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Eiffel Tower: Wait not, want not

By JD Rinne
updated September 29, 2021
Getty Images

It used to be that the only way for a visitor to dodge the notoriously long line at the Eiffel Tower's elevators was to book a table up to three months in advance at the Paris monument's Le Jules Verne restaurant, where dinner can run $279 a person. But by the end of this year, a new online reservation system will allow you to skip the wait and soar right up to the 906-foot-high observation deck—without spending an extra euro. The $18.25 fee is the same as it is for those stuck waiting their turn down below. toureiffel.fr.

From the September 2009 issue of Budget Travel


Our Affordable Paris series

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A chic new tour de France

The classic Citroën 2CV—designed in part to transport up to two farmers and 100 pounds of potatoes—is the engine powering a new self-guided driving tour of northern France. Organized by Les Belles Échappées, the trip includes use of your own 2CV, a map marked with bistros, one night at La Sapinière hotel, breakfast, and a dinner (expect foie gras appetizers and lamb chop entrées). You're on your own for lunch, and the car is perfect for picnicking: The backseat can be removed and placed on the grass. les-belles-echappees.com, from $199 per person. —Katie Bowman, from the September 2009 issue of Budget Travel


Worth reading: A foodie rebirth for San Fran's Ferry Building

A few of our favorite links from around the 'Net this week: A busy Saturday at the San Francisco Ferry Building, now a foodie haven. [L.A. Times] Are travel agents making a comeback? [CNN.com] Israeli road signs: an ideological debate. [World Hum] U.S. air travel is down almost 10 percent in the first half of 2009. [Jaunted] Don't let Ryanair's "visa check" prevent you from flying. [Upgrade: Travel Better] Crying babies welcome at the Whitney Museum—they even get their own tour. [NewYorkology] Possibly the best hotel bathtub, ever, in Truth or Consequences, New Mexico (a Coolest Small Town!). [HotelChatter] For more travel blogs, go to Alltop.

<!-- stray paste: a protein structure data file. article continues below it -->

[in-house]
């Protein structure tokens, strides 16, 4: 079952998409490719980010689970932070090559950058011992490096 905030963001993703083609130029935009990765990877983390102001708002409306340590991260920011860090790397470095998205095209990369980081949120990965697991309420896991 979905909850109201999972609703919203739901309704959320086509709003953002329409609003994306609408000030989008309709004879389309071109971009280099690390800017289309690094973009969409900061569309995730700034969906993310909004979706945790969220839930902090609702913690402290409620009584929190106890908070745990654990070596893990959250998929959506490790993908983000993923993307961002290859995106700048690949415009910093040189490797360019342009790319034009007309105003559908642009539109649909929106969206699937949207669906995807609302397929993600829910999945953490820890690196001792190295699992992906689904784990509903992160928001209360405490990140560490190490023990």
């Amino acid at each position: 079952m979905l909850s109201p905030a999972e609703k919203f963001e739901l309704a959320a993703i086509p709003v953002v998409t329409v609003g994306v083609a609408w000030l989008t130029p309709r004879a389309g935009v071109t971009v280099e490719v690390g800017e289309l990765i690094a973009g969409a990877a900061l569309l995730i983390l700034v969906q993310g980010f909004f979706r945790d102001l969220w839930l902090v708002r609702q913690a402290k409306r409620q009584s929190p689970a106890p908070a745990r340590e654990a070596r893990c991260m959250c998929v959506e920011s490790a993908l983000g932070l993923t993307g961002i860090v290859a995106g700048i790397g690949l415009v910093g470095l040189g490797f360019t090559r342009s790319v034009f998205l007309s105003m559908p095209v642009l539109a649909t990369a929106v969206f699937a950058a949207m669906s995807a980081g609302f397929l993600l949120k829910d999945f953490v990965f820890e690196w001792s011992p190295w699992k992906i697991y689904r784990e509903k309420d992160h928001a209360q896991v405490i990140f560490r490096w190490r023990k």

A whole new kind of art hotel

As much as I love the idea of RVing, I've always been afraid of the fuel costs that would be involved on a cross-country (or, heck, cross-town) trip in one. Yes, some enterprising souls out there are retrofitting RVs to run on restaurant grease, and some other folks are even working on developing hybrid versions of new RVs, but this contraption, designed by Brooklyn-based artist Kevin Cyr, has them all beat. It began as a two-dimensional work of art—the bulk of Cyr's works depict (or use as canvases) run-down buses, ice cream trucks, and hoopties of all sorts—but this one actually came to life, so to speak, in 2008, when Cyr constructed a prototype version of a functional bike-drawn camper in Beijing. I'm not kidding myself that I'd actually have the gluteal power to haul one of these things down the street—and in fact, the artist hasn't taken the bike beyond Beijing's outskirts himself—but wouldn't it be cool if you could carry your lodging around with you like a snail or a hermit crab (and get a mean workout in the process)? If you're into it too, you can check out more of Cyr's work online or at the Alden Gallery in Provincetown, Massachusetts; a new show opens August 21. [via Meanred productions]


This weekend: Show your ice cream love in Austin, Texas

The Austin Ice Cream Festival, going on this Saturday, has a simple mission—"to have fun with family and friends while enjoying a variety of wonderful ice cream treats." Let's break it down: Fun: Besides ice cream, the festival oversees four contests centered around the sweet confection—ice cream making (contestants bring their own ice cream machines), ice cream eating, screaming for ice cream (open to all ages; screams are judged on decibel level, style, and technique), and a popsicle sculpture competition. There's also live music, a funny-looking ice cream truck, and a sprinkler zone. Family and Friends: Admission is $5 for adults, but kids under 12 get in free—and attendees are encouraged to bring their pets (because even Spot likes ice cream). Festival organizers expect about 15,000 people. Wonderful Ice Cream Treats: Vendors sell ice cream tastes for around $1. Quite a crowd!: Festival organizers expect about 15,000 people. And a Bonus: Some proceeds go to the local Big Brothers Big Sisters foundation. And really, you've got to be some kind of summer scrooge to not love ice cream—especially in the throes of August's heat. Austin's Saturday forecast calls for sun, with temperatures topping out at a balmy 101 degrees. Perfect for a frosty sweet treat. The Details: Saturday 10 a.m. to 7 p.m. at Waterloo Park. See icecreamfestival.org for more info. Admission is $5 for adults, but kids under 12 get in free—and attendees are encouraged to bring their pets (because even Spot likes ice cream).